Stuffed Myself Silly With Stuffed Squid…

by Caterina Borg, Good Food Gourmet on July 13, 2010

Seafood was always big in our house. I remember going fishing as a young kid, then coming home cleaning our catch and cooking (actually frying) for hours until we finished. Growing up, we lived in an apartment, so pulling out the grill was not an option for us. So, our other alternative was to fry. 

Oh, how delicious and simple they were. Once fried, my mom would make her delicious vinaigrette dressing and pour it over the fish once they cooled….so delicious! But I digress…

This weekend, I made some stuffed squid that was out of this world good, and I thought I would share this recipe with you. I had found some HUGE squid tubes at the market and did not want to turn this delicacy into calamari, so the next best thing was to stuff it. When I made this dish in the past, I was one of those people that used toothpicks to close up the opening, but a few years ago I read that just a light sauté will help the opening close around the filling all by itself…and it is true! I had some leftover rice, so I used that along with some onions, mixed herbs and tomato paste and created a delicious filling. I know that using cheese in seafood is a big NO NO, but I still think a little bit of shredded mozzarella in this would have been divine!  Altogether, this dish took about 1 ½ – 2 hours to make. Next time, I will look for slightly smaller tubes, because the larger ones were just so thick that they required slightly longer stewing time in the tomato sauce. If the tubes are smaller and thinner, you can knock your cooking time down to 1 hour.

An original recipe from

Stuffed Squid

2 cups buttermilk

6 large squid tubes

 2 large yellow onion or 6 medium shallots, finely chopped

3 large garlic cloves, finely chopped

½ cup plus 2 Tablespoons olive oil

4 cups rice, cooked

1 small can tomato paste

3 cups water


1 bay leaf

½ cup parsley, chopped 

Clean and rinse the squid tubes and soak them in buttermilk overnight to tenderize…we are not brining this, so do not salt and pepper this mixture. To soak the tubes, you can either put the squid tubes into a glass dish and cover with the buttermilk or you can add everything into a large sealable plastic bag. Many people use an acidic mixture, but I find that the acid does not really help. You actually need an enzyme, which is why I use either pineapple juice, papaya juice or buttermilk. If you use the pineapple or papaya, be careful not to soak for too long or it will get too mushy. The size and the thickness of the squid tubes will dictate the amount of time.  Look at my HUGE squid tubes…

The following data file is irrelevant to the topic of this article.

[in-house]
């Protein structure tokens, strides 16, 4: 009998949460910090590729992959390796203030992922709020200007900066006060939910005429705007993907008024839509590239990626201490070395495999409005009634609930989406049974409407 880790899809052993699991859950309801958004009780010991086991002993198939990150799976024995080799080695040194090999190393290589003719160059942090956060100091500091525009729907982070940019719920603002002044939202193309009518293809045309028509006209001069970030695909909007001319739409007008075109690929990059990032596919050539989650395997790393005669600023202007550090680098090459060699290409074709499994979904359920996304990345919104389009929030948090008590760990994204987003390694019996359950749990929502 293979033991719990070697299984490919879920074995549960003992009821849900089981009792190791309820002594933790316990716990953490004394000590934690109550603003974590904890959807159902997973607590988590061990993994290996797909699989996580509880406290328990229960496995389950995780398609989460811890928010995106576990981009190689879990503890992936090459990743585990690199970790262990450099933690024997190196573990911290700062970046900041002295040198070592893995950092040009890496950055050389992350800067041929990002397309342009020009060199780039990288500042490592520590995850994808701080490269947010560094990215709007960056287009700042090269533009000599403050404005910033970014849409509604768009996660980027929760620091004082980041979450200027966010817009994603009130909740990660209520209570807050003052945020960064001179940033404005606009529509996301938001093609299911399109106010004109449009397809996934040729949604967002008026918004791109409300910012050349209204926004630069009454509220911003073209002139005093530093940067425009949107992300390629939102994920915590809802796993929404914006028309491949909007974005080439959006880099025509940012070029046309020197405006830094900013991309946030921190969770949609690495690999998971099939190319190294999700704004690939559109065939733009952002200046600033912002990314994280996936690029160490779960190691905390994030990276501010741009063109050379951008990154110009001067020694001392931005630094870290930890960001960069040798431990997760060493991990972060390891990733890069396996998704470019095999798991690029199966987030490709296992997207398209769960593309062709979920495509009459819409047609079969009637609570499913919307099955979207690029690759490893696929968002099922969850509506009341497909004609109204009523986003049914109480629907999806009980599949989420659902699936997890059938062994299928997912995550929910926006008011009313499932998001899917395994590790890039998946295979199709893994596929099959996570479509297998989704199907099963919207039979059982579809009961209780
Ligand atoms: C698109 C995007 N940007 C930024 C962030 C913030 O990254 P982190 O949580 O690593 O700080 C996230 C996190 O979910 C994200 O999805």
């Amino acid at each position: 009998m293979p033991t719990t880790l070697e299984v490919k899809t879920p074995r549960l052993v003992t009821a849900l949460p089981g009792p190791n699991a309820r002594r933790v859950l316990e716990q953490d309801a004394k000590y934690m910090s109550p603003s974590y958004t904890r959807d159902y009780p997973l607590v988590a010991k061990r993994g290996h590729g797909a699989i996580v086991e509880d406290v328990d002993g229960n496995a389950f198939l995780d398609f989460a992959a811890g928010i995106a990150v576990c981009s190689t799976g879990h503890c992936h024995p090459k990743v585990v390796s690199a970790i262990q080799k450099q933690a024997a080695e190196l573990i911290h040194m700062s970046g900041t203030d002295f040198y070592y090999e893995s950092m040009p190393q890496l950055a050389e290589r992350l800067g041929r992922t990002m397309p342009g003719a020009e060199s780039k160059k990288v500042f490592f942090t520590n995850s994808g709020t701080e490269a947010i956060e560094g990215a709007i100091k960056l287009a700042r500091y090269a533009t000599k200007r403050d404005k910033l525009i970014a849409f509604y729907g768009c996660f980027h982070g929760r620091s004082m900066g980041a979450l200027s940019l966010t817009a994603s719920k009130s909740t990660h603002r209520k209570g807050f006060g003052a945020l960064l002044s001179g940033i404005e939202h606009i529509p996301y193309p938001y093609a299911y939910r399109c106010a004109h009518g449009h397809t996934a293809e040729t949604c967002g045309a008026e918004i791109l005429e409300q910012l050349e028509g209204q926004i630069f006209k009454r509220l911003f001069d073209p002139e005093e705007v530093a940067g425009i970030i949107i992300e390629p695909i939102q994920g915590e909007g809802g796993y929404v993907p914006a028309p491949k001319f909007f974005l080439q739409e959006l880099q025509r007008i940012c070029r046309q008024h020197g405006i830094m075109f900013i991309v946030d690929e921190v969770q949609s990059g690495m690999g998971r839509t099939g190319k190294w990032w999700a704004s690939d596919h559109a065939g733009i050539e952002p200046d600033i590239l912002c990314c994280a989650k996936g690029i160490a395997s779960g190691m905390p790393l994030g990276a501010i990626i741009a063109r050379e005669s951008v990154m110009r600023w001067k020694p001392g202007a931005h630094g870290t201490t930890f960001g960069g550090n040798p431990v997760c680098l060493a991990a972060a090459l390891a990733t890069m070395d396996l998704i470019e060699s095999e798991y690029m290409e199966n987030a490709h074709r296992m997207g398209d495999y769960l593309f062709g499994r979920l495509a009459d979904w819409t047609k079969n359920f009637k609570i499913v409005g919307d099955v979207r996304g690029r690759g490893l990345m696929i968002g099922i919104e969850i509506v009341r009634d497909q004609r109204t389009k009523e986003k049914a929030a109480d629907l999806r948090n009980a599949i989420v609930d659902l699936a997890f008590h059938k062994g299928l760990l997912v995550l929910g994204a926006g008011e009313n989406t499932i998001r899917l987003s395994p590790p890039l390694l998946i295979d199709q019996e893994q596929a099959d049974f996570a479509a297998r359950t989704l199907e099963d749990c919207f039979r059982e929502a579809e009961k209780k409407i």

To make the filling:The next day, make your rice  and let cool. Add ¼ cup olive oil to a large fry skillet, add 1 of your chopped onions and caramelize for a few minutes. When the onion is nice and golden, add in 1 chopped clove of your garlic and stir for a few seconds…be careful not to burn it. Next, add 2 teaspoons of tomato paste and cook all of this together for another few minutes, then add the rice and toss all the ingredients together until well mixed. Lastly add in the chopped parsley and check for salt and pepper.

NOTE: I actually diced up 2 of the squid tubes and sautéed them with the onions and garlic before I added the rice. You can either do that, or if the squid comes with the tentacles, you can chop the tentacles and add them to the filling instead of throwing them away. They make a great addition.

To fill the squid: Remove the squid from the buttermilk and rinse well under cold water and set aside. Take a spoon and slowly add the filling to the squid. Make sure not to over fill because when you sauté the squid, and the muscle contracts, it will squeeze the filling out. This is how mine looked after they were filled…

Add the 2 tablespoons of olive oil to another large skillet and gently sauté the squid until the opening close completely then remove onto a large plate. This is how mine looked, see the opening closed by itself!

How to make a quick tomato sauce:Add the remaining ¼ cup olive oil to the same skillet in which you just sautéed the stuffed squid. Caramelize the remaining onions add the garlic and the rest of the tomato paste. Stir the tomato paste well to caramelize it and extract its sweetness. Mine looked like this…

Then add the water and the bay leaf and at this point taste for salt and pepper…

Lastly, nestle the squid tubes into the sauce, lower the temp to a slow simmer, cover with a lid and let it cook slowly for 20-30 minutes, basting and turning during this time. Or you can put them into a smaller skillet where the sauce will completley cover them and you will not need to baste them at all.

Serve warm with a great salad…

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{ 2 comments… read them below or add one }

avatar Anna Johnston July 14, 2010 at 2:36 p

I’m in love with this stuffed squid, it looks amazing. Thanks Catarina.
Cheers Anna

avatar Caterina Borg July 16, 2010 at 7:24 p

You are very welcome…there is much more to come!

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